I Understood As a Child
In the 1998 Shadrach, Susanna Styron directs close to home, co-scripting from the 1978 short story by her famous father. Filmed in the area of Wilmington, Virginia, with most unconvincing accents but muted-color care for 1935 period and place, the result is a laid-back -- even too much so -- coming-of-age “in my tenth summer on earth [that] will never leave my mind.”
That is Martin Sheen´s narrator speaking, the adult reminiscing on the stranger who “brightened and darkened my life then and thereafter.” Whether or not an autobiographical stand-in for the Newport News author, this older and wiser omniscience does not translate well from the printed page, indeed might happily have been dispensed with altogether. Running times vary, from eighty-six to a hundred ten minutes, but even the latter, European print does not need this unseen presence looking back, setting scenes, and drawing a lesson learned (or not).
Days short of his own hundredth summer on earth, the title character has improbably hobbled and hitched six hundred miles to return to where he was born, not asking but assuming as his right to be laid among his people. This is three-quarters of a century after his Virginia master sold him into Alabama, where after the Civil War the freedman had sharecropped peanuts and outlived three wives and “twelve or fifteen children.”
In worn three-piece suit and neck scarf, hair and beard cottony white, John Franklin Sawyer’s Shadrach materializes to two best friends playing marbles. One of them is smiling Paul Whitehurst (Scott Terra), the storyۥs ten-year-old eye and, with Edmonia Dabney (Monica Bugajski), the only person who understands the centenarian’s whisperings and also the one who mentally pictures his ante-bellum youth. Thus the few flashbacks to that time are emotionally rather than factually accurate, and anachronisms such as a Mickey Mouse pocket watch are imagined (though its presentation phrasing is repeated in the film present, “Shad, right by your heart”).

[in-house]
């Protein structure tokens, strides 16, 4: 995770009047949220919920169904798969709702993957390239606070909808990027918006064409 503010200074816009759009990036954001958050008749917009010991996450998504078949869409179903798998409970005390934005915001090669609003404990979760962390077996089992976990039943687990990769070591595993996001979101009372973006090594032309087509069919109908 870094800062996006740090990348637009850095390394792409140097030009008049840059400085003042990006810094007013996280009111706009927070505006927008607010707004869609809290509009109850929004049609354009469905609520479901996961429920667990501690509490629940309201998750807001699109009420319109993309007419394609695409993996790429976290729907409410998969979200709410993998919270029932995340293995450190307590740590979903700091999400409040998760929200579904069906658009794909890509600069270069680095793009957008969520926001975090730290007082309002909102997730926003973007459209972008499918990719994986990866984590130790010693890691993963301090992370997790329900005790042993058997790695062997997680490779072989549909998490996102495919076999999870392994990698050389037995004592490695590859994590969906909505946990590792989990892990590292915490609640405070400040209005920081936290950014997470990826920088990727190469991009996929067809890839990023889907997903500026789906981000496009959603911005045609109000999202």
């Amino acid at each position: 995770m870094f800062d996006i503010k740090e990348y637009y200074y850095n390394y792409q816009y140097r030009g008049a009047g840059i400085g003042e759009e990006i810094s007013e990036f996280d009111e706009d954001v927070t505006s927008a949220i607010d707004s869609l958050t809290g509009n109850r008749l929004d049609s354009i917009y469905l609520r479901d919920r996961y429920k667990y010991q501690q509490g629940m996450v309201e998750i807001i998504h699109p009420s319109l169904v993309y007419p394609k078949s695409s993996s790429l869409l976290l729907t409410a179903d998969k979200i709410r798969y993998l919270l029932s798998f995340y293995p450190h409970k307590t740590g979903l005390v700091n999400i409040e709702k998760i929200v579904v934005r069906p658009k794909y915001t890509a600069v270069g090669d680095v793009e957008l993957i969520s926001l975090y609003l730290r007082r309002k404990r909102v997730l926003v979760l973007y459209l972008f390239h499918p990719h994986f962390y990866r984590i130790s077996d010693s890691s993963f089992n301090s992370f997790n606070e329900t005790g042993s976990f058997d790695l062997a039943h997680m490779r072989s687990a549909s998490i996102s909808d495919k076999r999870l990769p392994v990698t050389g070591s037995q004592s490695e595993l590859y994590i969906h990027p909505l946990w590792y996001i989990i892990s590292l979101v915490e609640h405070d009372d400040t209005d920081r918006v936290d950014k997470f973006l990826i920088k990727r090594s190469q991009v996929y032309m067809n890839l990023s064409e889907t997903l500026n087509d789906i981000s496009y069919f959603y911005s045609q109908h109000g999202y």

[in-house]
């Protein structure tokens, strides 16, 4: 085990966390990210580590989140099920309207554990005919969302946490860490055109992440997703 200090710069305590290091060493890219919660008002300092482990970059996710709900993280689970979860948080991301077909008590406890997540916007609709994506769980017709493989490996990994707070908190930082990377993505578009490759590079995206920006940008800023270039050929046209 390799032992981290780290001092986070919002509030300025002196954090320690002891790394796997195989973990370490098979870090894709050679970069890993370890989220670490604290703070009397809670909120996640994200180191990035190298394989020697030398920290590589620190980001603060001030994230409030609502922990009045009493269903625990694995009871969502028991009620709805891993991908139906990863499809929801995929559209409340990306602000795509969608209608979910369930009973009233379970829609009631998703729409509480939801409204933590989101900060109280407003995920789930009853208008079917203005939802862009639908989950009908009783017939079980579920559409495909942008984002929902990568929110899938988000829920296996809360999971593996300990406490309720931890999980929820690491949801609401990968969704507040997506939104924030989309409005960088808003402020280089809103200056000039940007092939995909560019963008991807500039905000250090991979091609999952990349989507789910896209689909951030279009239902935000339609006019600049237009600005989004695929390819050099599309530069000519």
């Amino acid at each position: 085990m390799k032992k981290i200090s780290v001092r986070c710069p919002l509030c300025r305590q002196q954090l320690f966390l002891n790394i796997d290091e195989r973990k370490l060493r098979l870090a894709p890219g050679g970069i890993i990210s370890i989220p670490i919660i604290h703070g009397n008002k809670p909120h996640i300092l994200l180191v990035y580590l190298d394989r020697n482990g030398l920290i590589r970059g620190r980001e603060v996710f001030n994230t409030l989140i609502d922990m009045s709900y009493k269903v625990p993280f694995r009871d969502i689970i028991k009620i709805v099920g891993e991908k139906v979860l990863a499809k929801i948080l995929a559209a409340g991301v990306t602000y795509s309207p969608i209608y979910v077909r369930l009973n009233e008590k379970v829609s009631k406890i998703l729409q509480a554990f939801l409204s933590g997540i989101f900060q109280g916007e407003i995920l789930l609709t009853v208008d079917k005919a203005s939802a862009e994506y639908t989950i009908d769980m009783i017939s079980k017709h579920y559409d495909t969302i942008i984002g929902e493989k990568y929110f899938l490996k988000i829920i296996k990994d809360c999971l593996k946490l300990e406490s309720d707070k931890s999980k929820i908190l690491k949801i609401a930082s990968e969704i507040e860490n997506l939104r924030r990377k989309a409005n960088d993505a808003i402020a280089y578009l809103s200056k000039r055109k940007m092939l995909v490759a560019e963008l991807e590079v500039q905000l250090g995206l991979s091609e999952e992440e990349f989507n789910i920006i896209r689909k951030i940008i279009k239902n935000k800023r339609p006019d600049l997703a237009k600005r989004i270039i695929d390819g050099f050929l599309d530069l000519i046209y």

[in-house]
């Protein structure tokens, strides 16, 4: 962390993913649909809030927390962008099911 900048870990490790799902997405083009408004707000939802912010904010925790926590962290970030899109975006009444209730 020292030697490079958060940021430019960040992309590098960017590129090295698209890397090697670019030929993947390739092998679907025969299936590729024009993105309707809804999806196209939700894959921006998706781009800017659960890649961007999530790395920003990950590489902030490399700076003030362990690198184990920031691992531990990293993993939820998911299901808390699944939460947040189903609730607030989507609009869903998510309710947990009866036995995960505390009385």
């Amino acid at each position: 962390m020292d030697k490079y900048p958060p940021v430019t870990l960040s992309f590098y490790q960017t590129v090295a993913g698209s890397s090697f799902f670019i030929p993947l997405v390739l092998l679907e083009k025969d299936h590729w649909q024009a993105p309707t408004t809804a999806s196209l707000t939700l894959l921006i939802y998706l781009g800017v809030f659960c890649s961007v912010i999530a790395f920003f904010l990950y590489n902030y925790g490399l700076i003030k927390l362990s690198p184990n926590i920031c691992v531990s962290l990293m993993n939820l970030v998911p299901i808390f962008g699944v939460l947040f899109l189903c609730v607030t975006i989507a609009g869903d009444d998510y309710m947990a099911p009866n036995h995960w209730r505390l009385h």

At his pleading, Paul has been left by wealthy father Bill and adored sickly mother Pauline (Darrell Larsen, Deborah Hedwall), driving to a family funeral in Baltimore, with the Dabneys, once plantation owners -- the great-grandfather had sold Shadrach -- now reduced to Depression poverty in their landۥs outbuildings.
Brought up at least to use the softer Southern variant of the N-word, the foul-mouthed father Vernon (Harvey Keitel) faults FD--“for ‘disaster’”--R for the economy which leaves him scraping by on a moonshine still operated with “blabbermouth” Joe Thornton (Edward Bunker). Doing no observable work herself, wife Trixie (Andie McDowell) chain smokes , downs beer after beer, shows lots of leg, and has borne seven children who are strangers to soap and hence notorious for “BO -- in that squeamish era.” All three sons are named, or known as, Mole -- Little, Middle and Big -- the youngest (Daniel Treat) being the other marbles player.
The frail ex-slave is taken in by this family, too. While Presbyterians sermonize on helping those less fortunate in times of trouble, and family ties were stronger then, the film still softens the racial divide. A pestiferous outhouse is for Whites Only, but no one at all is offended by the strange family addition. Reviewers noted that African-Americans could not be buried alongside Caucasians, but, while suggesting the black Little Chapel of the Dawn Mortuary, King and Queen Country sheriff Chaswell Lewis (Muse Watson) actually only reiterates Commonwealth law that prohibits burial of anyone on private property, including the chock-full two-hundred-year old Dabney graveyard.
At a mill pond where both races have long swum naked or in chemises, the narrator has Paul understanding that the dying returnee is there to recover an earlier innocence from the one entirely free moment of his life. Gruff on the outside, mouthing platitudes about blacks being happier way back when, Vernon must find a way to satisfy man, woman and children, on the one hand, and the Law on the other.
A vignette, really, a couple days in a boyۥs life recollected in tranquillity, Shadrach could have used with a firmer hand. But then, it would not have been the pleasing if slight picture that it is. Concluding voiceover on the finality of time and death, and peaceful or agonizing ends to life, is unwarranted weight for this delicate vehicle.
(Released by Columbia Pictures and rated “PG-13” for language and brief sexuality.)